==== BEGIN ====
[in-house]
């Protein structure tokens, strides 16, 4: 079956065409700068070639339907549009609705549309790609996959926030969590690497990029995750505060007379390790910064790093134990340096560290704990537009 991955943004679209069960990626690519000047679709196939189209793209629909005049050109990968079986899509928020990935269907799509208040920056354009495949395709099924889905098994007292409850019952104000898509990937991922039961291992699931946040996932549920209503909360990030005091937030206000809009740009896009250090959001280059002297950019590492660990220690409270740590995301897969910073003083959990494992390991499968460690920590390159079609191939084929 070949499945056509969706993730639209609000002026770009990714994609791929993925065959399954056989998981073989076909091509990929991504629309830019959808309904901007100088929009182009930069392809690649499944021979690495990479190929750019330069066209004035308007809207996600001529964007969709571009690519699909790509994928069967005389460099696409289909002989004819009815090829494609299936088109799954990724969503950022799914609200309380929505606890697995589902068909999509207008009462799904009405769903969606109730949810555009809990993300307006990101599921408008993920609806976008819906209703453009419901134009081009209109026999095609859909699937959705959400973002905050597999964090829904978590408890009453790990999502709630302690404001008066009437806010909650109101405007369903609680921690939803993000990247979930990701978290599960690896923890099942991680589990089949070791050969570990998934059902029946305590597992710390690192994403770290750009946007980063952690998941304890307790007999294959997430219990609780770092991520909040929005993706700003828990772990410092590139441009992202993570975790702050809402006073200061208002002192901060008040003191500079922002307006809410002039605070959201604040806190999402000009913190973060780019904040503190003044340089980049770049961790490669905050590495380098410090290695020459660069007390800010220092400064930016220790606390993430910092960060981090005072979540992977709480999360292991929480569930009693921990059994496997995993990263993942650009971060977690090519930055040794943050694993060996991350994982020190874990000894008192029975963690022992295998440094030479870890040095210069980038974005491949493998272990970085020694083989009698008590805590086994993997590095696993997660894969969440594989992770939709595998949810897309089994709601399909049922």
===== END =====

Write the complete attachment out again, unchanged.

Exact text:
[in-house]
């Protein structure tokens, strides 16, 4: 079956065409700068070639339907549009609705549309790609996959926030969590690497990029995750505060007379390790910064790093134990340096560290704990537009 991955943004679209069960990626690519000047679709196939189209793209629909005049050109990968079986899509928020990935269907799509208040920056354009495949395709099924889905098994007292409850019952104000898509990937991922039961291992699931946040996932549920209503909360990030005091937030206000809009740009896009250090959001280059002297950019590492660990220690409270740590995301897969910073003083959990494992390991499968460690920590390159079609191939084929 070949499945056509969706993730639209609000002026770009990714994609791929993925065959399954056989998981073989076909091509990929991504629309830019959808309904901007100088929009182009930069392809690649499944021979690495990479190929750019330069066209004035308007809207996600001529964007969709571009690519699909790509994928069967005389460099696409289909002989004819009815090829494609299936088109799954990724969503950022799914609200309380929505606890697995589902068909999509207008009462799904009405769903969606109730949810555009809990993300307006990101599921408008993920609806976008819906209703453009419901134009081009209109026999095609859909699937959705959400973002905050597999964090829904978590408890009453790990999502709630302690404001008066009437806010909650109101405007369903609680921690939803993000990247979930990701978290599960690896923890099942991680589990089949070791050969570990998934059902029946305590597992710390690192994403770290750009946007980063952690998941304890307790007999294959997430219990609780770092991520909040929005993706700003828990772990410092590139441009992202993570975790702050809402006073200061208002002192901060008040003191500079922002307006809410002039605070959201604040806190999402000009913190973060780019904040503190003044340089980049770049961790490669905050590495380098410090290695020459660069007390800010220092400064930016220790606390993430910092960060981090005072979540992977709480999360292991929480569930009693921990059994496997995993990263993942650009971060977690090519930055040794943050694993060996991350994982020190874990000894008192029975963690022992295998440094030479870890040095210069980038974005491949493998272990970085020694083989009698008590805590086994993997590095696993997660894969969440594989992770939709595998949810897309089994709601399909049922």